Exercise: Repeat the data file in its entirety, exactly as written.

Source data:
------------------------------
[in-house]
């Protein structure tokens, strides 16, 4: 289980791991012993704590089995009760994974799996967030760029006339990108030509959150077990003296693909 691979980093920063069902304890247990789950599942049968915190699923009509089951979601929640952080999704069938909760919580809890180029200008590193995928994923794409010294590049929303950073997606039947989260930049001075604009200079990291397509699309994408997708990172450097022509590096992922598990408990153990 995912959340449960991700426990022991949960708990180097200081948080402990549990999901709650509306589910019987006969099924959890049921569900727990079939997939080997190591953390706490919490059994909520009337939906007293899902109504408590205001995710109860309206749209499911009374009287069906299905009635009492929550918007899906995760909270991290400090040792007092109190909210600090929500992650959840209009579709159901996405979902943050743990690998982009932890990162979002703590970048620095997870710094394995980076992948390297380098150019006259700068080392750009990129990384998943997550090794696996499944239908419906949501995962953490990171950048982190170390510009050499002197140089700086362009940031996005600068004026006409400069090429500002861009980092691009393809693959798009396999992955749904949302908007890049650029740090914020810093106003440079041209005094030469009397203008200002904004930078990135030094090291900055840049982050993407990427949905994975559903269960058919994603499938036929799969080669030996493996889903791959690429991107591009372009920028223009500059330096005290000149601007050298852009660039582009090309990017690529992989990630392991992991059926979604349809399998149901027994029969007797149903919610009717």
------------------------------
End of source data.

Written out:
[in-house]
């Protein structure tokens, strides 16, 4: 289980791991012993704590089995009760994974799996967030760029006339990108030509959150077990003296693909 691979980093920063069902304890247990789950599942049968915190699923009509089951979601929640952080999704069938909760919580809890180029200008590193995928994923794409010294590049929303950073997606039947989260930049001075604009200079990291397509699309994408997708990172450097022509590096992922598990408990153990 995912959340449960991700426990022991949960708990180097200081948080402990549990999901709650509306589910019987006969099924959890049921569900727990079939997939080997190591953390706490919490059994909520009337939906007293899902109504408590205001995710109860309206749209499911009374009287069906299905009635009492929550918007899906995760909270991290400090040792007092109190909210600090929500992650959840209009579709159901996405979902943050743990690998982009932890990162979002703590970048620095997870710094394995980076992948390297380098150019006259700068080392750009990129990384998943997550090794696996499944239908419906949501995962953490990171950048982190170390510009050499002197140089700086362009940031996005600068004026006409400069090429500002861009980092691009393809693959798009396999992955749904949302908007890049650029740090914020810093106003440079041209005094030469009397203008200002904004930078990135030094090291900055840049982050993407990427949905994975559903269960058919994603499938036929799969080669030996493996889903791959690429991107591009372009920028223009500059330096005290000149601007050298852009660039582009090309990017690529992989990630392991992991059926979604349809399998149901027994029969007797149903919610009717």